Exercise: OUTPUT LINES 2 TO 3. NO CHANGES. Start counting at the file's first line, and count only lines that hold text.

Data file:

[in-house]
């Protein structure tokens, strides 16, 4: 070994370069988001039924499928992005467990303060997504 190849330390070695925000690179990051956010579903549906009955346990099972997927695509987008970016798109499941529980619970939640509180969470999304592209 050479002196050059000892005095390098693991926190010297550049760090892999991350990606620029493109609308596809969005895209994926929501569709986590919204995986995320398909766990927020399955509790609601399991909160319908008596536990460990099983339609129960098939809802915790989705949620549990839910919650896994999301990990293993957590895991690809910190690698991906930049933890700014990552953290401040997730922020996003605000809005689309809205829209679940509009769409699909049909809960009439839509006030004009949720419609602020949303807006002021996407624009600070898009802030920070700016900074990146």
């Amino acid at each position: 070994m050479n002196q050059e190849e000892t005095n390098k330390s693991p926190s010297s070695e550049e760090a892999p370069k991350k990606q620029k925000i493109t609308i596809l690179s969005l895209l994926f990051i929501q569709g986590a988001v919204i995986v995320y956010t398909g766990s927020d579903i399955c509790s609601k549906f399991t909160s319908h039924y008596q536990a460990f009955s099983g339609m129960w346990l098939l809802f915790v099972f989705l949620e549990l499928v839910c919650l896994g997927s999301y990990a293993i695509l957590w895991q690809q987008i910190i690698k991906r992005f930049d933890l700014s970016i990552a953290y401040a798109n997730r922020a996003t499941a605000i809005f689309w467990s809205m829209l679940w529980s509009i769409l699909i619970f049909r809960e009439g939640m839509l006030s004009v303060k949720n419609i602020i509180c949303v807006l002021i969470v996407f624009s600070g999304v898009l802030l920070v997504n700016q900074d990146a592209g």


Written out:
């Protein structure tokens, strides 16, 4: 070994370069988001039924499928992005467990303060997504 190849330390070695925000690179990051956010579903549906009955346990099972997927695509987008970016798109499941529980619970939640509180969470999304592209 050479002196050059000892005095390098693991926190010297550049760090892999991350990606620029493109609308596809969005895209994926929501569709986590919204995986995320398909766990927020399955509790609601399991909160319908008596536990460990099983339609129960098939809802915790989705949620549990839910919650896994999301990990293993957590895991690809910190690698991906930049933890700014990552953290401040997730922020996003605000809005689309809205829209679940509009769409699909049909809960009439839509006030004009949720419609602020949303807006002021996407624009600070898009802030920070700016900074990146």
């Amino acid at each position: 070994m050479n002196q050059e190849e000892t005095n390098k330390s693991p926190s010297s070695e550049e760090a892999p370069k991350k990606q620029k925000i493109t609308i596809l690179s969005l895209l994926f990051i929501q569709g986590a988001v919204i995986v995320y956010t398909g766990s927020d579903i399955c509790s609601k549906f399991t909160s319908h039924y008596q536990a460990f009955s099983g339609m129960w346990l098939l809802f915790v099972f989705l949620e549990l499928v839910c919650l896994g997927s999301y990990a293993i695509l957590w895991q690809q987008i910190i690698k991906r992005f930049d933890l700014s970016i990552a953290y401040a798109n997730r922020a996003t499941a605000i809005f689309w467990s809205m829209l679940w529980s509009i769409l699909i619970f049909r809960e009439g939640m839509l006030s004009v303060k949720n419609i602020i509180c949303v807006l002021i969470v996407f624009s600070g999304v898009l802030l920070v997504n700016q900074d990146a592209g």